“In the last place, it is requisite to speak of the author of these [Orphic] Hymns, and in addition to the evidence already adduced of their genuine antiquity, to vindicate them against those who contend that they are spurious, and were not written by Orpheus, but either by Onomacritus, or some poet who lived in the decline and fall of the Roman empire. And first, with respect to the dialect of these Hymns, Gesner observes, ‘that it ought to be no objection to their antiquity. For though according to Iamblichus, the Thracian Orpheus, who is more ancient than those noble poets Homer and Hesiod, used the Doric dialect; yet the Athenian Onomacritus, who according to the general opinion of antiquity is the author of all the works now extant ascribed to Orpheus, might either, preserving the sentences and a great part of the words, only change the dialect, and teach the ancient Orpheus to speak Homerically, or as I may say Solonically; or might arbitrarily add or take away what he thought proper, which, as we are informed by Herodotus, was his practice with respect to the Oracles.’ Gesner adds, ‘that it does not appear probable to him, that Onomacritus would dare to invent all that he wrote, since Orpheus must necessarily, at that time, have been much celebrated, and a great variety of his verses must have been in circulation.’ And he concludes with observing, ‘that the objection of the Doric dialect ought to be of no more weight against the antiquity of the present works than the Pelasgic letters, which Orpheus, according to Diodorus Siculus, used.’

“In this extract, Gesner is certainly right in asserting that Onomacritus would not dare to invent all that he wrote, and afterwards publish it as Orphic; but I add, that it is unreasonable in the extreme to suppose that he in the least interpolated or altered the genuine works of Orpheus, though he might change the dialect in which they were originally written. For is it to be supposed that the Orphic Hymns would have been used in the Eleusinian mysteries, as we have demonstrated they were, if they had been spurious productions; or that the fraud would not have been long ago discovered by some of the many learned and wise men that flourished after Onomacritus ; and that the detection of this fraud would not have been transmitted so as to reach even the present times? Or indeed, is it probable that such a forgery could have existed at all, at a period when other learned men, as well as Onomacritus, had access to the genuine writings of Orpheus, and were equally capable with himself of changing them from one dialect into another? Even at a late period of antiquity, will any man who is at all familiar with the writings of Proclus, Hermias, and Olympiodorus, for a moment believe that men of such learning, profundity, and sagacity, would have transmitted to us so many verses as Orphic, though not in the Doric dialect, when at the same time they were the productions of Onomacritus? We may therefore, I think, confidently conclude, that though Onomacritus altered the dialect, he did not either add to or diminish, or in any respect adulterate the works of Orpheus; for it is impossible he should have committed such a fraud without being ultimately, if not immediately, detected.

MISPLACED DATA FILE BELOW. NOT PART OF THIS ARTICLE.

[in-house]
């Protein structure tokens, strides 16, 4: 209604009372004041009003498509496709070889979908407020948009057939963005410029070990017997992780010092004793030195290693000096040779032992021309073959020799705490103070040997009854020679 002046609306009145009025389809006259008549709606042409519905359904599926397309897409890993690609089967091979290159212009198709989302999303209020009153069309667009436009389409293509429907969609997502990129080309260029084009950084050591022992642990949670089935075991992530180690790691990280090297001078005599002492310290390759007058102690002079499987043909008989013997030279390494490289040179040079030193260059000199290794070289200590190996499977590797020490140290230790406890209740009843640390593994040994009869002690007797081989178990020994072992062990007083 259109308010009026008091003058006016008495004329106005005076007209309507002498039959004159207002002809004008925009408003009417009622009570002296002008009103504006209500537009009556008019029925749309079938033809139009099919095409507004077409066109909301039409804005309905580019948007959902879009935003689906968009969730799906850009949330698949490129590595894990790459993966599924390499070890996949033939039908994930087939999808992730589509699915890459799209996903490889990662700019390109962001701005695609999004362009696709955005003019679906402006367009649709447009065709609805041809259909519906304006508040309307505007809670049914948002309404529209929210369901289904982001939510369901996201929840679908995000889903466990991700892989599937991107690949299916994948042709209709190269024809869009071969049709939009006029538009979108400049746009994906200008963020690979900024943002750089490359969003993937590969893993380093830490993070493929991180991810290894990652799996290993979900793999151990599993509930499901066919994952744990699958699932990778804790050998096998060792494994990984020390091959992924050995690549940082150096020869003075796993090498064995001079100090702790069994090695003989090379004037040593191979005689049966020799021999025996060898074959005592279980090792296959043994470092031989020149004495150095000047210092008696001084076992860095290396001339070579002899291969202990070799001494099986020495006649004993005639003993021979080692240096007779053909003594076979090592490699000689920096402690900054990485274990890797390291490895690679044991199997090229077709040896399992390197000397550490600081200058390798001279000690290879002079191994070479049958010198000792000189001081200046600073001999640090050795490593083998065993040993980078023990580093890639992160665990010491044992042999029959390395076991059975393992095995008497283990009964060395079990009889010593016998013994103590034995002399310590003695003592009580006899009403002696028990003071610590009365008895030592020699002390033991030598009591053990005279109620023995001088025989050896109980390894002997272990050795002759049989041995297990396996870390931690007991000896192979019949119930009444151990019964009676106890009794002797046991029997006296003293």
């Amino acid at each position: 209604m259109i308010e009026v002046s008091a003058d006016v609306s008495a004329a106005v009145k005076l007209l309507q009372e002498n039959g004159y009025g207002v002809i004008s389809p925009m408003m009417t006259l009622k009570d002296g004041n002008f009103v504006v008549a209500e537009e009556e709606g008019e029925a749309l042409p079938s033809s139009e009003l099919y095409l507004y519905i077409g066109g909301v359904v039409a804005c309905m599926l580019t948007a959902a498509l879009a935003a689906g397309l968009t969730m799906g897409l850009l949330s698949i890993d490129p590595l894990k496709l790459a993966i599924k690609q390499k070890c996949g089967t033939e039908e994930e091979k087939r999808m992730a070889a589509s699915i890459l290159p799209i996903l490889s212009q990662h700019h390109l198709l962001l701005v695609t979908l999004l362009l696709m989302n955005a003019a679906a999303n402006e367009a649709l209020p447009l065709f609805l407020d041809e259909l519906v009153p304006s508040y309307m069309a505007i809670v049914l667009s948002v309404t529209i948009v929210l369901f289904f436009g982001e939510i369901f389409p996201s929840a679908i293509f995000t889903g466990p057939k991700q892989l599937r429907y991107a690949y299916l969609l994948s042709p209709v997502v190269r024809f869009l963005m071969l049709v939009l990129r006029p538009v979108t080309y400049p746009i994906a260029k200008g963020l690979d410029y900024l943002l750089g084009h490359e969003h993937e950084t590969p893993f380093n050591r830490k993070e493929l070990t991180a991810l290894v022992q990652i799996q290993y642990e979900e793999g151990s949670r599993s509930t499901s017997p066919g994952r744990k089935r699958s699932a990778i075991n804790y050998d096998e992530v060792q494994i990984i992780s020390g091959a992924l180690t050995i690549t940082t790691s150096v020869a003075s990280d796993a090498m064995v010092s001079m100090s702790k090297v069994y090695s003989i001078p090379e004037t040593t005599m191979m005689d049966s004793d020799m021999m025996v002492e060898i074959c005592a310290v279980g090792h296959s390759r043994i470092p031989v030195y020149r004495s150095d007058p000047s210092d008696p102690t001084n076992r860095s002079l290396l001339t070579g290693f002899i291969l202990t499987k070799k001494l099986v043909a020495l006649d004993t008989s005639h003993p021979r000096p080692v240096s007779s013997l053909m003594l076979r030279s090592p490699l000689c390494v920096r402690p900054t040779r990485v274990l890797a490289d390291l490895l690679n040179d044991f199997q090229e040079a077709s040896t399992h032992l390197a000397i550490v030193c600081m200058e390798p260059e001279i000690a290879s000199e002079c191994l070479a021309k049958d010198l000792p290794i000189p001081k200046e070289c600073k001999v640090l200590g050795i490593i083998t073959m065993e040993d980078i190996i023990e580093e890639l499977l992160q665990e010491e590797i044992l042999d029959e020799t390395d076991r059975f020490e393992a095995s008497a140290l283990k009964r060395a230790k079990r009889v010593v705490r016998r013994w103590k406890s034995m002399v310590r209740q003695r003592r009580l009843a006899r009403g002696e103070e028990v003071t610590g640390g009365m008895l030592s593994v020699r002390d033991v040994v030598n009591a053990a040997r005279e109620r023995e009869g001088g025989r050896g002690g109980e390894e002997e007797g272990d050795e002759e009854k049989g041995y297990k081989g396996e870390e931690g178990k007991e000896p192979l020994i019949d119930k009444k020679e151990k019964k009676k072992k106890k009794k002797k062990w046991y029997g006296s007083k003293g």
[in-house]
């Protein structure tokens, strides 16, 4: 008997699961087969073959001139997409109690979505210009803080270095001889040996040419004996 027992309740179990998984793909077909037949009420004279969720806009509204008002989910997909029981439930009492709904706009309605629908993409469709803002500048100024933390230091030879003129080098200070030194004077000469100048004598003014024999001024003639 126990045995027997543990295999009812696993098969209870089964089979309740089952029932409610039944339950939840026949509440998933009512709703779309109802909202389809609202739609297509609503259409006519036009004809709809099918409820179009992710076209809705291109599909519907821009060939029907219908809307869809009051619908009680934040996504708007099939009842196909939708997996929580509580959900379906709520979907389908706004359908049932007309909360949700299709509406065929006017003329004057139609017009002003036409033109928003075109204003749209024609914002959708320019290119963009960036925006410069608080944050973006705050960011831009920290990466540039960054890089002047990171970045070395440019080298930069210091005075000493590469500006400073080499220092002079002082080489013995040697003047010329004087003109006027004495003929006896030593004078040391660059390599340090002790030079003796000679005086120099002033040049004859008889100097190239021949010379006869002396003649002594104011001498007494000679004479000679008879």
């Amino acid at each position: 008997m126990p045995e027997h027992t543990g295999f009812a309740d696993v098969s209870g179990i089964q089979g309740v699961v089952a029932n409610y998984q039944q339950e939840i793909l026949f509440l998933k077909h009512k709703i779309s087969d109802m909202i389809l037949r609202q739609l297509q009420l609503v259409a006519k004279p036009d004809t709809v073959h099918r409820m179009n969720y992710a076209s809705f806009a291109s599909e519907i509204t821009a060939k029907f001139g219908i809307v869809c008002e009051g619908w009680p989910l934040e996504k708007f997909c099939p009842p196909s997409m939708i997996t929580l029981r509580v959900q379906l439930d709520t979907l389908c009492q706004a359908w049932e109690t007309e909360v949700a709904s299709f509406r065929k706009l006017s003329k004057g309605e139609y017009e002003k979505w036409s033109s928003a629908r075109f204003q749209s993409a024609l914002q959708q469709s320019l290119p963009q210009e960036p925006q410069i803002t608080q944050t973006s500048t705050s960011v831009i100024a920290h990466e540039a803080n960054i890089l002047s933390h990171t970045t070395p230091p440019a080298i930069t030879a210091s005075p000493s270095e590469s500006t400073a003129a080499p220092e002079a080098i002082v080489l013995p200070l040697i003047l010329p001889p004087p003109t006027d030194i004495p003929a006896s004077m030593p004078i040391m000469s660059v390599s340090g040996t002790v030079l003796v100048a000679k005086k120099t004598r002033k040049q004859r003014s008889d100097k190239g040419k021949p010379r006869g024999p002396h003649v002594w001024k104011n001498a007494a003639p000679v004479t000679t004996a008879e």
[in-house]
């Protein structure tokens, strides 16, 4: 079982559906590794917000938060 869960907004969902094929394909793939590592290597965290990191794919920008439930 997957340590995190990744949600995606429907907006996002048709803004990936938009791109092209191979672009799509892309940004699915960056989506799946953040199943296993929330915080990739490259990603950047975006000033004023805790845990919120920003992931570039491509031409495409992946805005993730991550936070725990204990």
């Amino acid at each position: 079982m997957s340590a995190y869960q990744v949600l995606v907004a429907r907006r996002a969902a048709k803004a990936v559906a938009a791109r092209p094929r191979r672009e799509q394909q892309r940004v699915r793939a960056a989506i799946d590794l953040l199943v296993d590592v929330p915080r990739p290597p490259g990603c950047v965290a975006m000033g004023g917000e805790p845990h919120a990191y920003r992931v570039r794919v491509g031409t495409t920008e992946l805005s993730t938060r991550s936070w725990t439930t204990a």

“With respect to those who contend that the works which are at present extant under the name of Orpheus were written during the decline and fall of the Roman empire, I trust every intelligent reader will deem it almost needless to say, in confutation of such an opinion, that it is an insult to the understanding of all the celebrated men of that period, by whom these writings have been quoted as genuine productions, and particularly to such among them as rank among the most learned, the most sagacious, and wisest of mankind.”

(Thomas Taylor from The Mystical Hymns of Orpheus, 1821)